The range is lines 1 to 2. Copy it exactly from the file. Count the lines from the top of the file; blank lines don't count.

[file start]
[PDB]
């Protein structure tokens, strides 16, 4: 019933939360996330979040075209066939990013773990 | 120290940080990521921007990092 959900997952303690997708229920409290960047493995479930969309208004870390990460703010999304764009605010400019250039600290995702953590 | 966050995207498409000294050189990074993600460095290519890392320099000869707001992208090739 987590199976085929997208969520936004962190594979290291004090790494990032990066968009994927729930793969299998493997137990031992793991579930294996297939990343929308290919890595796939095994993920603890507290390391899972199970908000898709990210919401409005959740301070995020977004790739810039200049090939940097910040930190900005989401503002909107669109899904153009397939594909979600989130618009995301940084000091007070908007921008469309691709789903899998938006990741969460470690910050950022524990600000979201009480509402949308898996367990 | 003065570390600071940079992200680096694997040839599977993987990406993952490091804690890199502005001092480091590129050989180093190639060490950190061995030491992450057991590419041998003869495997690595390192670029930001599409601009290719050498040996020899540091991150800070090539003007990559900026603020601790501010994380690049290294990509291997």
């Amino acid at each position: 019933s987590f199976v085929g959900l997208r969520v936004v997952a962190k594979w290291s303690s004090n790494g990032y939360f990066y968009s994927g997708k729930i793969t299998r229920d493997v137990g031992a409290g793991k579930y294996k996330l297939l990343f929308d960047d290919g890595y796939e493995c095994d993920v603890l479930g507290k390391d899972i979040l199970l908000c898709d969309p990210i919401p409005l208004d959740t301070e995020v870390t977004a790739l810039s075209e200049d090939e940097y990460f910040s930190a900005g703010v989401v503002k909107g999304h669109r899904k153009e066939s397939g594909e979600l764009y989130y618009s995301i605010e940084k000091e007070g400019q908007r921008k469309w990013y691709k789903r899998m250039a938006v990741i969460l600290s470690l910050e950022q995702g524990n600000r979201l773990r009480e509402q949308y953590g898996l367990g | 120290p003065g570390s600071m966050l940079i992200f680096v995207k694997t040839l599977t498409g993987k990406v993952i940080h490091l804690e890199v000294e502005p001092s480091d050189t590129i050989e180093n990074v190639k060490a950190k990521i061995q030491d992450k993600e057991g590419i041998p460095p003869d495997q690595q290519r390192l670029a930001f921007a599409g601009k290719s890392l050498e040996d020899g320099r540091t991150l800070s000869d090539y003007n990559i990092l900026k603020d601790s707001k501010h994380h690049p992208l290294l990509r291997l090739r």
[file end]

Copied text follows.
[PDB]
């Protein structure tokens, strides 16, 4: 019933939360996330979040075209066939990013773990 | 120290940080990521921007990092 959900997952303690997708229920409290960047493995479930969309208004870390990460703010999304764009605010400019250039600290995702953590 | 966050995207498409000294050189990074993600460095290519890392320099000869707001992208090739 987590199976085929997208969520936004962190594979290291004090790494990032990066968009994927729930793969299998493997137990031992793991579930294996297939990343929308290919890595796939095994993920603890507290390391899972199970908000898709990210919401409005959740301070995020977004790739810039200049090939940097910040930190900005989401503002909107669109899904153009397939594909979600989130618009995301940084000091007070908007921008469309691709789903899998938006990741969460470690910050950022524990600000979201009480509402949308898996367990 | 003065570390600071940079992200680096694997040839599977993987990406993952490091804690890199502005001092480091590129050989180093190639060490950190061995030491992450057991590419041998003869495997690595390192670029930001599409601009290719050498040996020899540091991150800070090539003007990559900026603020601790501010994380690049290294990509291997």